As you know from this blog there are lots of wonderful things about being an expat and living in Australia. There are tons of places to visit, new foods to try and people to meet. One thing that is not so wonderful though, is dealing with taxes in two countries. Even though we don’t have an income in the United States, as citizens we still have to file every year. This is cause for lots of confusion and questions, especially for new expats.
Just the other day I was having lunch with a friend who just moved here and she was asking me questions about taxes that I unfortunately did not know the answer to. Then later that week on a playdate, a different friend had tax questions. That same week I got an e-mail from Taxes for Expats wanting to work together. We decided to have a question and answer session with the president of their company that hopefully new expats will find helpful. These are all questions I have sourced from my fellow Americans living in Australia. If you are an American expat and have further questions, you can contact Taxes for Expats or check out their very informative website.
What is the most overlooked refund/benefit opportunity for expats?
The most overlooked benefit is the ability to claim spousal exemption ($4K off your taxable income) when spouse is a non-resident alien. Your foreign spouse does not need to become a US tax resident and report her income. As long as they don’t have income from US sources you can take exemption for spouse while filing Married Separately.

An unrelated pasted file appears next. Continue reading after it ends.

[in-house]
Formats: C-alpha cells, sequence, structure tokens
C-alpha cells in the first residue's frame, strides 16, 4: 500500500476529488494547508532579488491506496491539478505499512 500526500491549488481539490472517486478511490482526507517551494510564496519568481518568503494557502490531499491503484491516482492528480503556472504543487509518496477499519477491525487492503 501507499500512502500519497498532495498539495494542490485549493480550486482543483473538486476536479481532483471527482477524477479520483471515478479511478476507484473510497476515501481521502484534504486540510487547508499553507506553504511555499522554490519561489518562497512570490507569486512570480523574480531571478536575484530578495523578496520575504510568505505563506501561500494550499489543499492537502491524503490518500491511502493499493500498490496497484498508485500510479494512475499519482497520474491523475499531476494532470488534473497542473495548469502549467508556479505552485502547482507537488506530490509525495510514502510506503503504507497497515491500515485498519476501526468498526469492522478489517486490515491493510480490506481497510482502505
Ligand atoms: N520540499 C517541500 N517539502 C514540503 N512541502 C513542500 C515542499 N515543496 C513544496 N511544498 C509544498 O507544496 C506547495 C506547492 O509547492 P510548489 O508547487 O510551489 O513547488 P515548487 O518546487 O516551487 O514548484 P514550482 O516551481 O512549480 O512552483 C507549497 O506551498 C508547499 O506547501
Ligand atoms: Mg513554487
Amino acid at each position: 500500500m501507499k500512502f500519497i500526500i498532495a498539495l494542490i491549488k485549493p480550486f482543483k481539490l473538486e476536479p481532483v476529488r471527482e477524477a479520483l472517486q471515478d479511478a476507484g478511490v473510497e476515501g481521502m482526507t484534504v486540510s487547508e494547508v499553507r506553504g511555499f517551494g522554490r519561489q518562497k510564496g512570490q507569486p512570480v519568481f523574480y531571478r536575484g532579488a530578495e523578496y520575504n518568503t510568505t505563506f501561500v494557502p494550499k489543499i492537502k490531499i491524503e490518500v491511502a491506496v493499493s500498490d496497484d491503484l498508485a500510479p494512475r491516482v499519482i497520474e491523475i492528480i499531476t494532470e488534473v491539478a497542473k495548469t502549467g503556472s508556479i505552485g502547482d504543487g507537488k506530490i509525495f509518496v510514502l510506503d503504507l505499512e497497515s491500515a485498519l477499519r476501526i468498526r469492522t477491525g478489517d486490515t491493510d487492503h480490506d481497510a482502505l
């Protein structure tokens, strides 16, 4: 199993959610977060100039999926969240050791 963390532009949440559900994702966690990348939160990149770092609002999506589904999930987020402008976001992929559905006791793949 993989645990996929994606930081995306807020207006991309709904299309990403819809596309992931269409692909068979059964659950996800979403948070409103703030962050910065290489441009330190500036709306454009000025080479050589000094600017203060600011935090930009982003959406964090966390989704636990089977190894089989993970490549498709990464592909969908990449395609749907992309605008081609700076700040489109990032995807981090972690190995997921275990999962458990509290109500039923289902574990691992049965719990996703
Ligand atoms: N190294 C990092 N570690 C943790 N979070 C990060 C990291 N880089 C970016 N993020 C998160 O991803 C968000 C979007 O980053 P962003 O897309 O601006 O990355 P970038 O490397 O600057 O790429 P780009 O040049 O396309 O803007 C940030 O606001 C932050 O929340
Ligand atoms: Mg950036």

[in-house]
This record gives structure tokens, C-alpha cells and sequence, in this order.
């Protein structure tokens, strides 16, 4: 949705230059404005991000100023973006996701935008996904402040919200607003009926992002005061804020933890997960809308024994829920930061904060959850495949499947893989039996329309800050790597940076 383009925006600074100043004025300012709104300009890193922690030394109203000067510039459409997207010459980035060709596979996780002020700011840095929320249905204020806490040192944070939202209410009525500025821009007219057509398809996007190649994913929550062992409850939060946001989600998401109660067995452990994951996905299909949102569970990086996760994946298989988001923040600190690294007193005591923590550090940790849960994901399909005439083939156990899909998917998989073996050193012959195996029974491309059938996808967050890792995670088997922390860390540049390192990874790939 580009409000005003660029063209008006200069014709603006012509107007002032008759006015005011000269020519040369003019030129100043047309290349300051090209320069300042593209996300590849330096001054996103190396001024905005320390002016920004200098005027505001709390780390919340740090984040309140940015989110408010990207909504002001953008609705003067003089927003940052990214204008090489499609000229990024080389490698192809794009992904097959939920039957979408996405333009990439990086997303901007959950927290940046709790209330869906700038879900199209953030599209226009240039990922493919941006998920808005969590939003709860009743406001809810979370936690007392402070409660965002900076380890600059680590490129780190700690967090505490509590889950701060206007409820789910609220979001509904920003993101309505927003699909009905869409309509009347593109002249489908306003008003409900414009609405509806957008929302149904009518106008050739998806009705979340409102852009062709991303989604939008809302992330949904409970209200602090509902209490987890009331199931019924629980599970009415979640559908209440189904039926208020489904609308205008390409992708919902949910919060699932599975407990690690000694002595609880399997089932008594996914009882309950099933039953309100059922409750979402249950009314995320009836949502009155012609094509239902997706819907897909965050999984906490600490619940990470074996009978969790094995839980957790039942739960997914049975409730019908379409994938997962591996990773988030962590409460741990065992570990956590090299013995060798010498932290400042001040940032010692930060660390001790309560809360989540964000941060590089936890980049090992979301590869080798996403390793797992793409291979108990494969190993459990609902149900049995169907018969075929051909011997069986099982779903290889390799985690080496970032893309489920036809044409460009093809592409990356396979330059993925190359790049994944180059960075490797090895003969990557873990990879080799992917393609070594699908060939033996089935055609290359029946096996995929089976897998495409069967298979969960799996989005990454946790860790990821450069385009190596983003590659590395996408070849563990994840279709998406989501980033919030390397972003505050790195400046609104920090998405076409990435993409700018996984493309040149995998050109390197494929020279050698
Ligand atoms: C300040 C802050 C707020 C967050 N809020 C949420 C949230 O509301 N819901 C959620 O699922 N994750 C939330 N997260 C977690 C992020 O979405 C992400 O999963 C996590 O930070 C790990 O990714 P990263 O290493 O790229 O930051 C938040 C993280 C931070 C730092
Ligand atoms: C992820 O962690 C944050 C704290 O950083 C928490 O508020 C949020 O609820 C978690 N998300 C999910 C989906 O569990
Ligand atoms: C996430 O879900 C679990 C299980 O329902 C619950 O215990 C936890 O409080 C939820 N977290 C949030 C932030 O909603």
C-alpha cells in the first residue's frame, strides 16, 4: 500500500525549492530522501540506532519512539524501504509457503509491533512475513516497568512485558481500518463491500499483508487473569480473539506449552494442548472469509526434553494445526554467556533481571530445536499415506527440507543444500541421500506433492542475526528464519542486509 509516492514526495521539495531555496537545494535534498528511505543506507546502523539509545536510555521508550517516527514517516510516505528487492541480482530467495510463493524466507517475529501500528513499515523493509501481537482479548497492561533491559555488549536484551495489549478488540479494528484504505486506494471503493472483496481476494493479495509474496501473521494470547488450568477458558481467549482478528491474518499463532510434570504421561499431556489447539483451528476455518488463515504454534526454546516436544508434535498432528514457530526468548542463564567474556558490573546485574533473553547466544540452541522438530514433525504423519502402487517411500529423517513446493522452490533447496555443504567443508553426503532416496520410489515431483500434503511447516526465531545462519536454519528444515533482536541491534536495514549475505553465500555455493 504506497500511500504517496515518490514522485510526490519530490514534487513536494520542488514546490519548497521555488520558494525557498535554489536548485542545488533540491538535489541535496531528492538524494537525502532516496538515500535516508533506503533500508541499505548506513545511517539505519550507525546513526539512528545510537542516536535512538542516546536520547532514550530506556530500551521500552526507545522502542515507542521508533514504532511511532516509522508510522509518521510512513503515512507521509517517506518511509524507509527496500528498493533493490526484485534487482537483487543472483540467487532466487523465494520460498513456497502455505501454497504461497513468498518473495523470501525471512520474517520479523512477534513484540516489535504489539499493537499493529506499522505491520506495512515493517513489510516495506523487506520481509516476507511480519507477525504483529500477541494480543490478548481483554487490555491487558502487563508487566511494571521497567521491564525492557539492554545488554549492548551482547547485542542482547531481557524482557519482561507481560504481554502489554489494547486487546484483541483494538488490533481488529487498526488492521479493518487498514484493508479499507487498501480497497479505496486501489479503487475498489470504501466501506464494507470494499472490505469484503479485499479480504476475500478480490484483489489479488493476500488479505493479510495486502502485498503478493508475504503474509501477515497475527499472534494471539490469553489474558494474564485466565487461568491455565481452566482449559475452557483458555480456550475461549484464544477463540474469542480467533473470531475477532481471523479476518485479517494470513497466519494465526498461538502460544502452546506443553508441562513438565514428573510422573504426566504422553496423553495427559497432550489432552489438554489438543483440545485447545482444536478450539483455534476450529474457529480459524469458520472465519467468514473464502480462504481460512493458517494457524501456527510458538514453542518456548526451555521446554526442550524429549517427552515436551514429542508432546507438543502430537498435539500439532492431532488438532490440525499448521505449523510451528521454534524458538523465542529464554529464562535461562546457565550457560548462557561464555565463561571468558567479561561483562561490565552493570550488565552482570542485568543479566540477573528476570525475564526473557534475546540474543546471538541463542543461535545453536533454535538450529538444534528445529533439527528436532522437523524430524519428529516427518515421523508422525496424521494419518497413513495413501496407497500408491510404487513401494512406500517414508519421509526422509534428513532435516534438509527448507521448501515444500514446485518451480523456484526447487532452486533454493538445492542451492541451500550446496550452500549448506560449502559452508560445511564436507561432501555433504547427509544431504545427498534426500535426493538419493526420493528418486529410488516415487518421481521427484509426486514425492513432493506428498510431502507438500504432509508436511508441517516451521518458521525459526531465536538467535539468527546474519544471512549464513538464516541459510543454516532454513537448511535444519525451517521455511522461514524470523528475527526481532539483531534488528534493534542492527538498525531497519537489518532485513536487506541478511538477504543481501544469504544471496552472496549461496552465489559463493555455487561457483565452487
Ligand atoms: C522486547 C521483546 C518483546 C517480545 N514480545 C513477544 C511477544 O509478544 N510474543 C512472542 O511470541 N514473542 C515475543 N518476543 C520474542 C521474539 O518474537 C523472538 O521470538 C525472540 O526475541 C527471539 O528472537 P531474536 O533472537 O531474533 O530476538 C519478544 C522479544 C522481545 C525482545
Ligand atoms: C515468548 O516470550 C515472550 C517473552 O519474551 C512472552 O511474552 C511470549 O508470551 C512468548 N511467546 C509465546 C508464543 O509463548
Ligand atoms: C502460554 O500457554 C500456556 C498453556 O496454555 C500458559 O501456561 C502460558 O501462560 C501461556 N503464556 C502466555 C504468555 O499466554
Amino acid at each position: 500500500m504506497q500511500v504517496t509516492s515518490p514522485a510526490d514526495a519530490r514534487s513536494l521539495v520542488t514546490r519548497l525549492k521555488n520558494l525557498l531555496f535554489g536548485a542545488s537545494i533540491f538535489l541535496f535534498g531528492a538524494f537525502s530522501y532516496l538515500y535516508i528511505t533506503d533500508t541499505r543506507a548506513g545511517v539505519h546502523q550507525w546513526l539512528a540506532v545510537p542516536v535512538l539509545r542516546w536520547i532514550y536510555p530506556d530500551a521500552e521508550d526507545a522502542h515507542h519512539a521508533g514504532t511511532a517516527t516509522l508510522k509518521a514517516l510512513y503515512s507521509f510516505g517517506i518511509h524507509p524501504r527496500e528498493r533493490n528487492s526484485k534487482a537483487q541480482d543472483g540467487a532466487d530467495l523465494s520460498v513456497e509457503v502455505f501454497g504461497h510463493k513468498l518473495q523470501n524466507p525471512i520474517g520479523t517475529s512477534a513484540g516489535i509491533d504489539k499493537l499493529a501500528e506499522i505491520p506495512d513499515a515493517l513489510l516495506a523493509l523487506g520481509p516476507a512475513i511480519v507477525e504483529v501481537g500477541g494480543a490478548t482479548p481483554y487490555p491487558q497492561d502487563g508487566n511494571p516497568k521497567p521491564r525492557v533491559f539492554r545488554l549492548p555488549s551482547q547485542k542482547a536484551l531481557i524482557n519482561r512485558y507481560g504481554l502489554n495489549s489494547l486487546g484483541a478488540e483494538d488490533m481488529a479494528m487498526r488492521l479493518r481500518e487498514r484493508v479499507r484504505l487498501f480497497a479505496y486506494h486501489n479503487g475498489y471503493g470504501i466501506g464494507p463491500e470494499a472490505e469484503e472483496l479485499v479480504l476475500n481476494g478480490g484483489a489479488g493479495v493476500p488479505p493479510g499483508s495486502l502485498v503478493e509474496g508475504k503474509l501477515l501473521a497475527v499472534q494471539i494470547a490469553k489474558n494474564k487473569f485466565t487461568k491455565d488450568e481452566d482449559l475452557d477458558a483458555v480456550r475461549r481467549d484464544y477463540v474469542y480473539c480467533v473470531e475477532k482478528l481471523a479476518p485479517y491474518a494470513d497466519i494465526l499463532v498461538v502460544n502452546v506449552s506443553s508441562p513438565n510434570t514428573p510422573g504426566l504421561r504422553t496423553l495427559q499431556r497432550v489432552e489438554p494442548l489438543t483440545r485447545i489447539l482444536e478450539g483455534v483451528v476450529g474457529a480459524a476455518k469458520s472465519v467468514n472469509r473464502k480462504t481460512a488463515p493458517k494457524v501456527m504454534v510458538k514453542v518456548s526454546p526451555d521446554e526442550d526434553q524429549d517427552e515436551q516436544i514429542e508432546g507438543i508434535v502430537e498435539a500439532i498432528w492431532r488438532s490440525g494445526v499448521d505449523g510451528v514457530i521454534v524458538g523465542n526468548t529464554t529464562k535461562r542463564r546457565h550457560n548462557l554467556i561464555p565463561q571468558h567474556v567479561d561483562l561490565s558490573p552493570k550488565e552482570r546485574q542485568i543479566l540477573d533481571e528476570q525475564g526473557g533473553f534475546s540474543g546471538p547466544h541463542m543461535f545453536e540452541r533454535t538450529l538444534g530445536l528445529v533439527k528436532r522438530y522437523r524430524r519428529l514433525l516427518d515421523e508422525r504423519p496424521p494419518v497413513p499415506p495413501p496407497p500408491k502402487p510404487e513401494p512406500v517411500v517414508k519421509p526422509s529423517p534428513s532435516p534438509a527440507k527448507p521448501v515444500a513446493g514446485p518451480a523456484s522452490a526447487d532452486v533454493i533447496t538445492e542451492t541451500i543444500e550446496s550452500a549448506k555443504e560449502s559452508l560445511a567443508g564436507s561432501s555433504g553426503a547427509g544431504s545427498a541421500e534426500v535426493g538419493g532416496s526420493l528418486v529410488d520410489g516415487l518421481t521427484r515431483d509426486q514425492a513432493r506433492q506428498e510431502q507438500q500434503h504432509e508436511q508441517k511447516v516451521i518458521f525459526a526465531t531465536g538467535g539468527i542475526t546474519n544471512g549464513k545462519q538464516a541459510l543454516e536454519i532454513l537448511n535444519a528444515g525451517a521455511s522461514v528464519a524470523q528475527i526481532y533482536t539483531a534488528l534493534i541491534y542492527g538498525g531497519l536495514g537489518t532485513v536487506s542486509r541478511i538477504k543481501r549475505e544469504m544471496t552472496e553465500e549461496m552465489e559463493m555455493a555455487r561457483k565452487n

Can expenses in host country be used as write-offs for US taxes? If so, are there any limitations? (eg. pregnancy, work, moving to/from US)
Certainly — moving expenses are one of the most beneficial. Please see https://www.taxesforexpats.com/articles/financial-planning/using-moving-expenses-to-reduce-expat-taxes.html
Separately for deductions, please see https://www.taxesforexpats.com/articles/tax-saving-stategies/standard-vs-itemized-deductions-on-the-us-tax-return.html for my article on breakdown beteen standard and itemized deductions and which you should use depending on your personal situation.
How will cash outs from Super Accounts be taxed on return to the US?
Firstly we recommend you check out our Australian Tax Guide — https://www.taxesforexpats.com/australia/us-tax-preparation-in-australia.html which has more info pertinent to you.
With regard to Superannuation accounts: Your Australian employer is required to put 9.5% of your salary into the SA fund. The IRS considers it as salary. Ie if salary = 100k, salary that is put on the return (from the IRS perspective) = 109.5K.
Any contributions that employee makes voluntarily have no consideration by the IRS (ie it’s the same as spending money on camping supplies).
- When the employer makes the 9.5% contribution, the employee has to pay a 15% fee on that amount (1.425% of salary). This fee allows the employee to withdraw money from the fund upon retirement tax-free.